Writing press releases
Several of the University’s journalists and information officers can help in writing press releases. They also have access to media lists and the possibility of searching databases for the right journalists who have specialised in a certain technical field.
The subject of the press release can be grants/results in research projects, forthcoming doctoral theses, good degree projects, unusual investigation methods, etc. The message should include at least one of the criteria of newsworthiness, e.g. new, unusual, affecting many people or new angle on current debate.
Discuss with an information officer what sort of press contact could be suitable. If the information officer recommends a press release, good documentation will make it easier to produce one.
Writing documentation for a press release
State the most important and most interesting things first, such as conclusions, consequences or opinions.
Explain what your findings entail for those concerned.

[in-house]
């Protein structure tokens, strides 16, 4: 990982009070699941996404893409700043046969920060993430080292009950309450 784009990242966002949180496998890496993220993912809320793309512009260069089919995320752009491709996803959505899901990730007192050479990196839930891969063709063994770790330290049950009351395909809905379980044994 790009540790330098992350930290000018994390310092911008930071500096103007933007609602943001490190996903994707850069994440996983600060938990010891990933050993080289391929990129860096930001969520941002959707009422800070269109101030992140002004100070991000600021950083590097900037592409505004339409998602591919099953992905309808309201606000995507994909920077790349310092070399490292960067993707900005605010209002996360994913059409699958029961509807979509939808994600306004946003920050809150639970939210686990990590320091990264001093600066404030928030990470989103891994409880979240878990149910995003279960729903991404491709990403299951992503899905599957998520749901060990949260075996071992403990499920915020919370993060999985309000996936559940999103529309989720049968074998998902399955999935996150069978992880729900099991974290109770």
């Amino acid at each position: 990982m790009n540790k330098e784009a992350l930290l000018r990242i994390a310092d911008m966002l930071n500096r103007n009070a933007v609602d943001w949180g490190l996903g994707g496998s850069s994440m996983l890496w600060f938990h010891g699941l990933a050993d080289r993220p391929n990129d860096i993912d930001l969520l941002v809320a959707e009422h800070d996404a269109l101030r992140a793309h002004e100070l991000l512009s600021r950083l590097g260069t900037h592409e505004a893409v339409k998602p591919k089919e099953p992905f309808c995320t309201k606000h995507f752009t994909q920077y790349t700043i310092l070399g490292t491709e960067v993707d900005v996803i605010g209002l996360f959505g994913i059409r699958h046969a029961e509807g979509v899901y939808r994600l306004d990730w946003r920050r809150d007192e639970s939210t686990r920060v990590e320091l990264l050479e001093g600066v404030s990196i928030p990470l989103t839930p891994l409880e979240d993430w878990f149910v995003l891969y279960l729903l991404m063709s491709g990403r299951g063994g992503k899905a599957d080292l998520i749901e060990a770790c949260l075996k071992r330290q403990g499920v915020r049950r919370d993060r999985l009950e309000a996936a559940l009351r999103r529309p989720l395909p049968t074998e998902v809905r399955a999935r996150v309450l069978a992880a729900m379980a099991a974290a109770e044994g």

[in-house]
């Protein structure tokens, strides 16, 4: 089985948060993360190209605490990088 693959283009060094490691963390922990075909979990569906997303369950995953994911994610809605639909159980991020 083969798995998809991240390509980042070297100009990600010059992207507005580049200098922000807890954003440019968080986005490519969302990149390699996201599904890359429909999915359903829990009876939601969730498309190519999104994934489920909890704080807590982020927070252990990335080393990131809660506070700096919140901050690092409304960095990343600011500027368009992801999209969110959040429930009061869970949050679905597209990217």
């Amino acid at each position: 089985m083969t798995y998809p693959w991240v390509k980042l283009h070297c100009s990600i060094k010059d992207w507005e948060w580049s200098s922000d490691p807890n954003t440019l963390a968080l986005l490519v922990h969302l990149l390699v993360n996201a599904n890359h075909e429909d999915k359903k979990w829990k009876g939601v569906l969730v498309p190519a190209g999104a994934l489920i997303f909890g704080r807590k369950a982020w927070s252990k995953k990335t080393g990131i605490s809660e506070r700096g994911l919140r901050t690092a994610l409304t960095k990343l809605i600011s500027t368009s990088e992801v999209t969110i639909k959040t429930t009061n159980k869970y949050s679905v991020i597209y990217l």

Avoid/explain technical terms. Also avoid vague, ambiguous words.
Do suggest a striking headline.
The text should not be longer than 30–50 lines and should only very sparingly include information on the method used to achieve the result.
Attaching an image or illustration, even a simple one, often increases the information value.
Leave plenty of contact details and remember that you must be available to answer questions when the press release is sent out!
It is apparent that researchers and journalists write according to often very different principles. Whereas researchers start with the background and circumstances, present their methods and finish with their conclusions and consequences, journalists work in the opposite order.